The Late Permian Mass Extinction Explained


Mass extinctions are evolutionary turning points – brief moments on a geologic timescale that radically change the course of life on earth. One moment in particular stands out. The Permian-Triassic extinction, aka the Great Death, eradicated more than 90 percent of the earth’s marine species and 75 percent of terrestrial species 252 million years ago. It was the deadliest mass extinction event in our planet’s history, and its legacy lives on in the flora and fauna of the modern world.

The climatic and geochemical triggers of the Great Death are eerily similar to the effects of anthropogenic climate change. Global warming, ocean acidification and ozone depletion have caused ecological collapse.

Organisms that recovered from extinction did so slowly. The equatorial regions, which had been burned beyond recognition, have not regained their characteristic biodiversity for five million years. Global ecosystems lacked both diversity and stability for at least eight million years after the event.

The survivors of the extinction event, though few in number, eventually repopulated the earth. These organisms are the ancestors of all living things today. For paleontologists, the late Permian mass extinction is the temporal boundary between ancient Paleozoic fauna and modern fauna – a theoretical boundary between our world and a barely recognizable predecessor.

find the precision

From the end of the 2000s, the research community was considerably divided on what caused the Permian extinction. Some have suggested that volcanism was involved, while others have suggested a meteor impact, like the one that wiped out the dinosaurscaused the extinction.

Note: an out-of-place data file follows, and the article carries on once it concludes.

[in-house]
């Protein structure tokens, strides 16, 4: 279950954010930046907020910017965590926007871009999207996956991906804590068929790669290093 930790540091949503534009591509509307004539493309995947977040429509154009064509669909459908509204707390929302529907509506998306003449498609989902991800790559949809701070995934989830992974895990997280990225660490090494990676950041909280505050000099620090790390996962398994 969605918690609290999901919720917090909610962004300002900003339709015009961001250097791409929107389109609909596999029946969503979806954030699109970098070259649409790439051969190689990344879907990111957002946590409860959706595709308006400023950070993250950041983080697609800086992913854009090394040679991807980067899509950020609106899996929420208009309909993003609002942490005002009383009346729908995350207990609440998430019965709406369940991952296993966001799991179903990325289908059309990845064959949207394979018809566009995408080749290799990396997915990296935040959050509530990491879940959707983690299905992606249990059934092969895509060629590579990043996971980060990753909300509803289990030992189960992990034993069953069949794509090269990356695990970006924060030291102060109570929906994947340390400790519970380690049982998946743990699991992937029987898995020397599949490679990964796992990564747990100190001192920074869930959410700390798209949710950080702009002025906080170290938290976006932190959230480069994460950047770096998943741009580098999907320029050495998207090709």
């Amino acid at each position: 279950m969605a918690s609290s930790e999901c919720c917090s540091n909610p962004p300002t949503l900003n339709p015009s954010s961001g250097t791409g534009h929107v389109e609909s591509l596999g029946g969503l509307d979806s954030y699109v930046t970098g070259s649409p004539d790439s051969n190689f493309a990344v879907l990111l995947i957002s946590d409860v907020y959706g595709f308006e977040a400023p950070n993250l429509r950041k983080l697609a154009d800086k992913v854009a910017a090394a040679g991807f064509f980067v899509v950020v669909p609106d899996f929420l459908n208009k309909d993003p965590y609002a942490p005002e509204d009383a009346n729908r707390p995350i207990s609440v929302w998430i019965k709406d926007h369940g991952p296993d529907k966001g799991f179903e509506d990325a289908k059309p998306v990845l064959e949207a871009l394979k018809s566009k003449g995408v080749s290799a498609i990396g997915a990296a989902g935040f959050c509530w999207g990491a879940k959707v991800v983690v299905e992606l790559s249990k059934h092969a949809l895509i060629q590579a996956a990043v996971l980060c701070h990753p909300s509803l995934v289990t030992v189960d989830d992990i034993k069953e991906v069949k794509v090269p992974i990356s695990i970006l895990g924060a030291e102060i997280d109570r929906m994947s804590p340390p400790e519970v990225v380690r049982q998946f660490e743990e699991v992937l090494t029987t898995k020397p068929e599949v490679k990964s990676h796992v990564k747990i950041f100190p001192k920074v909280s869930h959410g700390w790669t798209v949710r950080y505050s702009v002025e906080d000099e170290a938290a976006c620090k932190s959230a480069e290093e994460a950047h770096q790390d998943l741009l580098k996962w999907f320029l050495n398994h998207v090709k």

Those who preferred the volcanic explanation, suspected the siberian traps, a vast region of volcanic rock in present-day Siberia. The formation developed during an unparalleled period of volcanic rock on the ancient supercontinent Pangea.

“This is the largest continental volcanic event and the largest mass extinction ever known on Earth,” says Dr. Lindy Elkins-Tanton, planetary scientist and professor at Arizona State University. “At the time, we didn’t know what was causing one or if they were definitely related to each other.”

In 2014, Chinese and American researchers makes a breakthrough. The team extracted ancient volcanic ash from the section and tip of the global stratotype for the early Triassic period, a site in Meishan, China, which contains sediments that date unambiguously to the Crisis. By analyzing the isotopes of uranium and lead contained in the ashes, they put a relatively precise date on the extinction: 251.9 million years ago, more or less 70,000 years.

The next step was to date the Siberian traps. Using the same method, scientists samples analyzed of the construction site. “Most of this diffusive, explosive volcanism led to extinction,” says Elkins-Tanton, who was part of the research team.

From these two dates, a chronology began to take shape. Intense volcanic activity on the ancient supercontinent of Pangea has spewed magma through layers of basalt, coal and organic matter. The burning of these layers produced an immense amount of CO2 as well as other greenhouse gases and chlorofluorocarbons.

Victims and survivors